When Boot Hill Wouldn’t Do … Eminence Hill VOD Review

4 Nov

By Ed Sum
(The Vintage Tempest)

Uncork’d Entertainment

VOD & DVD Release Date:
November 5, 2019

Robert Conway’s skill in the horror genre is served well in Eminence Hill. This film title sounds like it should be a video game but instead, it’s a feature film that got limited theatrical screenings before coming out on VOD (Google Play and iTunes) and DVD tomorrow. Unlike Silent Hill, the horror elements are very light. It’s subdued enough to a degree where Rod Serling would approve–if made into a Twilight Zone episode. When considering a format, a lot would have to be cut to fit into the time slot and that would help with this film’s pacing.

When Royce’s (Clint James) gang finds themselves in a self-serving community trying to recapture Ruth (Anna Harr), a girl they kidnapped, life isn’t going to be easy for the outlaws in a tale set in the wild west. She finds herself at a hidden community, and these homesteaders seem innocent enough. Their ‘pious’ life hides something else.

Usually, films in this genre plods along predictably. The holy are not what they seem and this work becomes more of a folk horror piece than anything else. Although Royce suspects nothing right away, his compatriots–Gretchen (Dominique Swain), Samson (Cameron Kotecki) and Cyrus (Louie Laccarino)–do.

Hot on their trail is a small posse. Marshall Foster (Owen Conway) and Garrett (Charlie Motley) are after Royce, but to say if they ever catch up depends on what the pastor of this small villa wants. When you have horror, sci-fi and fantasy veterans making cameos, this film is essentially a weird west tale. It is terrific to see Lance Henriksen (Alien trilogy), Barry Corbin (Northern Exposure) and Brinke Stevens (The Naked Gun) make short cameos. As a fan of Henriksen’s To Hell You Ride, I hoped his appearance would mean this work has just as much of a supernatural element; Sadly it didn’t.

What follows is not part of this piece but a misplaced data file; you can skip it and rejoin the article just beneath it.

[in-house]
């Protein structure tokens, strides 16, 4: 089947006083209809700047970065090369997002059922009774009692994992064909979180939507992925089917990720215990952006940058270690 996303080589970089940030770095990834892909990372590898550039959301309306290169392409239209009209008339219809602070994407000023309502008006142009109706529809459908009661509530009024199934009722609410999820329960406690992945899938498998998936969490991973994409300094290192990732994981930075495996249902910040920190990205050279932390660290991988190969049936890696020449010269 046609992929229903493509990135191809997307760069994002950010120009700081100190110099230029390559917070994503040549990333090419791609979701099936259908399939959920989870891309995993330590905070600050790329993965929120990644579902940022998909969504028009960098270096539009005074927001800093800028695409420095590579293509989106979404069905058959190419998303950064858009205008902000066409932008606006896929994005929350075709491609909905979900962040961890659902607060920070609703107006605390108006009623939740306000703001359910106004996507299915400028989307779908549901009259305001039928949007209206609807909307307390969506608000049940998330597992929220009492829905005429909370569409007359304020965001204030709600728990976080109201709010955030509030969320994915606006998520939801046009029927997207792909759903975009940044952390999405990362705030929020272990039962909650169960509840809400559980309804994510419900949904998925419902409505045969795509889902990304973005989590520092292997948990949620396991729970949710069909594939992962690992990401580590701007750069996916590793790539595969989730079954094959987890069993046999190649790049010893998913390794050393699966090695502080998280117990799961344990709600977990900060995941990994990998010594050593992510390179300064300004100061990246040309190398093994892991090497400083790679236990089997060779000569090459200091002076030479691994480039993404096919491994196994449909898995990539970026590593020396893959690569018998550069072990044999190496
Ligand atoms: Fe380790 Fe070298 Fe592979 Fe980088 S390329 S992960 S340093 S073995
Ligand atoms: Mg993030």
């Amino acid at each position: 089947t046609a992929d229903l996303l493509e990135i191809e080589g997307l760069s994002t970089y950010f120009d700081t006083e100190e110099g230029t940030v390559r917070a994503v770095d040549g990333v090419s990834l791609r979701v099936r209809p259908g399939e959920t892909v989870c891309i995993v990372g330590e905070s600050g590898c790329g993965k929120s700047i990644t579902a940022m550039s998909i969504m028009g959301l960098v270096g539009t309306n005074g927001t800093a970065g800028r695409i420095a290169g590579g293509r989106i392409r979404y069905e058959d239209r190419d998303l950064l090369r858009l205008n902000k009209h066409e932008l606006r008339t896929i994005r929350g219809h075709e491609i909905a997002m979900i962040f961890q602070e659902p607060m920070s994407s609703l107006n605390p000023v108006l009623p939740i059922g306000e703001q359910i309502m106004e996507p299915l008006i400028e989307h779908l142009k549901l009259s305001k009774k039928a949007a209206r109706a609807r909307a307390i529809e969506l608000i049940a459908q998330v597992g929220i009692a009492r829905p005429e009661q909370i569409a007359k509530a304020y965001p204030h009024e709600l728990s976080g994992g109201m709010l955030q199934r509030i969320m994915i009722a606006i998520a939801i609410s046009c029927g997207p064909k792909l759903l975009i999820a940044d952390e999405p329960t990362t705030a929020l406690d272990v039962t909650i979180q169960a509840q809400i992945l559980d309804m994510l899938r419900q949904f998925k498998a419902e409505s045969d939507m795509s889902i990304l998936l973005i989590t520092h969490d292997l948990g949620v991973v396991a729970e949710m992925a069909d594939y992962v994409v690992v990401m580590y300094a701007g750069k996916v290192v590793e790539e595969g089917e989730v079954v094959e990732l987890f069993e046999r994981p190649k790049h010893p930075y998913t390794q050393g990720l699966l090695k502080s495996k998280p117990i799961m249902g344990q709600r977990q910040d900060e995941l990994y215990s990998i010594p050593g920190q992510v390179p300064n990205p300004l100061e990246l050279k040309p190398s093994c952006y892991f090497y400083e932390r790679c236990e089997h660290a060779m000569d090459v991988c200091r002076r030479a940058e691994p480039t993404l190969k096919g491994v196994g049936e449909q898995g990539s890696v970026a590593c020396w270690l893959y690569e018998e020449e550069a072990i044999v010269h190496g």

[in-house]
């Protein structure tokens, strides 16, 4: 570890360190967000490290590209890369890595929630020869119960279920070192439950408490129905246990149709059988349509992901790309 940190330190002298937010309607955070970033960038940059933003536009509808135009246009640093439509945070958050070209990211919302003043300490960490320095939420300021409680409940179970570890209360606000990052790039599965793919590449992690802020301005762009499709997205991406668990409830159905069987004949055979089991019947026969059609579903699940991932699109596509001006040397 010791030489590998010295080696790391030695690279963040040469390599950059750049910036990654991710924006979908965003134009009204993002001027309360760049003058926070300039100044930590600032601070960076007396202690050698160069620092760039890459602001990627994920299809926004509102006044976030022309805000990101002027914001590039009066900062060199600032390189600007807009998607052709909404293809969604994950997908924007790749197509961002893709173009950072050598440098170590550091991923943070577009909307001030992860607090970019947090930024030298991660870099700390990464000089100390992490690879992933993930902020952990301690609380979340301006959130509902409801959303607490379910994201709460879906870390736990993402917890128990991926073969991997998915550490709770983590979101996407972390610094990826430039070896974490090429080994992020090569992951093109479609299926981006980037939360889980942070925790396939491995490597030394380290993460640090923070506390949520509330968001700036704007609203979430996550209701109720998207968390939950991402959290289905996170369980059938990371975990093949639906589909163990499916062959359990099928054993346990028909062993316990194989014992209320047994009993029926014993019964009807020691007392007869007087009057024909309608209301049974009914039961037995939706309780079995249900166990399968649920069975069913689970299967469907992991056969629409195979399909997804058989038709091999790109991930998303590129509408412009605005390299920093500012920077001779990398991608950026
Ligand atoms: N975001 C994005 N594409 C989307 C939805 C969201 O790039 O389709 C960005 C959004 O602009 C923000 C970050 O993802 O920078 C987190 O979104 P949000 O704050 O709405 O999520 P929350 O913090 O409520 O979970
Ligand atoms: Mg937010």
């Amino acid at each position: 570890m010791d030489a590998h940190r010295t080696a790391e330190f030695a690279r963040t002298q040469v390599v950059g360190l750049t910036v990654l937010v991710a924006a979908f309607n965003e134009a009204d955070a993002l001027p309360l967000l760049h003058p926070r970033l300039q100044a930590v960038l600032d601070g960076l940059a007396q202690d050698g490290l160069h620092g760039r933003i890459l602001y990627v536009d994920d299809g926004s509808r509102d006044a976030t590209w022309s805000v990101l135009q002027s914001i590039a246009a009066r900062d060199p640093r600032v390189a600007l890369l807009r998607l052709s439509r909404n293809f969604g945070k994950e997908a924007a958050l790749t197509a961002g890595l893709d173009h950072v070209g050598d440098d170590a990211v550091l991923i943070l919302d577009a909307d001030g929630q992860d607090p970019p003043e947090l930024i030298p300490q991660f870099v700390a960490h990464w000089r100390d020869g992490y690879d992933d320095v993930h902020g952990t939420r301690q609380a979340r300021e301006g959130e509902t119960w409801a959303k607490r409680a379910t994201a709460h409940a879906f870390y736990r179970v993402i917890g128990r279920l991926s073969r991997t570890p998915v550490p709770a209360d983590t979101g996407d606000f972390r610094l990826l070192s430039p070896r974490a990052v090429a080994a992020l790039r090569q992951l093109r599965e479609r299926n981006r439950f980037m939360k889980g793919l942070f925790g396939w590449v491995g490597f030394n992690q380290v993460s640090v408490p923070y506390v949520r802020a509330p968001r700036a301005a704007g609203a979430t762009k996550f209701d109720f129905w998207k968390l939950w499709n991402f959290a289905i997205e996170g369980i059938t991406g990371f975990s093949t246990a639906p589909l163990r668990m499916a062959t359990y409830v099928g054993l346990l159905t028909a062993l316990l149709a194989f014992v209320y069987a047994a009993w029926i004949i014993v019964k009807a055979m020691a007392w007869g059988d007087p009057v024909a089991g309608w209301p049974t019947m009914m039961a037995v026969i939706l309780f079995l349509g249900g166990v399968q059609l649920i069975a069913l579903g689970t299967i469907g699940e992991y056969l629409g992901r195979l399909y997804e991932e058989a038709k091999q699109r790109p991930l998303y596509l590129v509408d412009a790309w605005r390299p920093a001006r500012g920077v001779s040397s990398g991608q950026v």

When considering this work was filmed on a modest budget and was an Indiegogo backed project, not everything can be done. Conway reported that his film is revisiting “Redemption: A Mile from Hell,” made when he was in film school, I was definitely curious. When I have a fondness for this subgenre when it gets Cowboys and Aliens, I know other variations can be done too. In this case, it’s on dealing with fellow man. In terms of how the real wild west was won, this film at least gets this look into the past right.

3½ Stars out of 5

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